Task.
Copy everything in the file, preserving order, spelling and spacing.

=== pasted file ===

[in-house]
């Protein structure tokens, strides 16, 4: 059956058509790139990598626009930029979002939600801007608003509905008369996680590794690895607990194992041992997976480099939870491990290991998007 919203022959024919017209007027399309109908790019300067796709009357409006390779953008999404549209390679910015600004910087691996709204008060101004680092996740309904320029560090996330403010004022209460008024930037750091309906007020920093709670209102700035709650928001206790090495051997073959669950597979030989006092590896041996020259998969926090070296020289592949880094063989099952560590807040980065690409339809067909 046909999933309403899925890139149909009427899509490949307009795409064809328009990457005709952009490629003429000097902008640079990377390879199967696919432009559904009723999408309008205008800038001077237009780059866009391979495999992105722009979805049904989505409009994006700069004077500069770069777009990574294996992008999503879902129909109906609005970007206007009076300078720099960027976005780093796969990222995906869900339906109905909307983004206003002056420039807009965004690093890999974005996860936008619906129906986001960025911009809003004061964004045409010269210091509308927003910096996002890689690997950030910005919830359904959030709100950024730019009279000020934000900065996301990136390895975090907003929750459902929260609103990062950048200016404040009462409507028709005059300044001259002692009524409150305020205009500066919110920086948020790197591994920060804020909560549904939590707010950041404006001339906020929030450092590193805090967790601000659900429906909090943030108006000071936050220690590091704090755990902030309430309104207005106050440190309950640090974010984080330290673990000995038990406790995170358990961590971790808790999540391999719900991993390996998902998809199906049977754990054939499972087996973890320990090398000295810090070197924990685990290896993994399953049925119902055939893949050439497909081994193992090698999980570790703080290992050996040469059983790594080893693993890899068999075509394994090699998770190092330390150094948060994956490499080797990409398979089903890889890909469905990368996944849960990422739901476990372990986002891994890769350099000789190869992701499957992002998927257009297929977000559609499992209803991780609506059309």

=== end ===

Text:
[in-house]
């Protein structure tokens, strides 16, 4: 059956058509790139990598626009930029979002939600801007608003509905008369996680590794690895607990194992041992997976480099939870491990290991998007 919203022959024919017209007027399309109908790019300067796709009357409006390779953008999404549209390679910015600004910087691996709204008060101004680092996740309904320029560090996330403010004022209460008024930037750091309906007020920093709670209102700035709650928001206790090495051997073959669950597979030989006092590896041996020259998969926090070296020289592949880094063989099952560590807040980065690409339809067909 046909999933309403899925890139149909009427899509490949307009795409064809328009990457005709952009490629003429000097902008640079990377390879199967696919432009559904009723999408309008205008800038001077237009780059866009391979495999992105722009979805049904989505409009994006700069004077500069770069777009990574294996992008999503879902129909109906609005970007206007009076300078720099960027976005780093796969990222995906869900339906109905909307983004206003002056420039807009965004690093890999974005996860936008619906129906986001960025911009809003004061964004045409010269210091509308927003910096996002890689690997950030910005919830359904959030709100950024730019009279000020934000900065996301990136390895975090907003929750459902929260609103990062950048200016404040009462409507028709005059300044001259002692009524409150305020205009500066919110920086948020790197591994920060804020909560549904939590707010950041404006001339906020929030450092590193805090967790601000659900429906909090943030108006000071936050220690590091704090755990902030309430309104207005106050440190309950640090974010984080330290673990000995038990406790995170358990961590971790808790999540391999719900991993390996998902998809199906049977754990054939499972087996973890320990090398000295810090070197924990685990290896993994399953049925119902055939893949050439497909081994193992090698999980570790703080290992050996040469059983790594080893693993890899068999075509394994090699998770190092330390150094948060994956490499080797990409398979089903890889890909469905990368996944849960990422739901476990372990986002891994890769350099000789190869992701499957992002998927257009297929977000559609499992209803991780609506059309």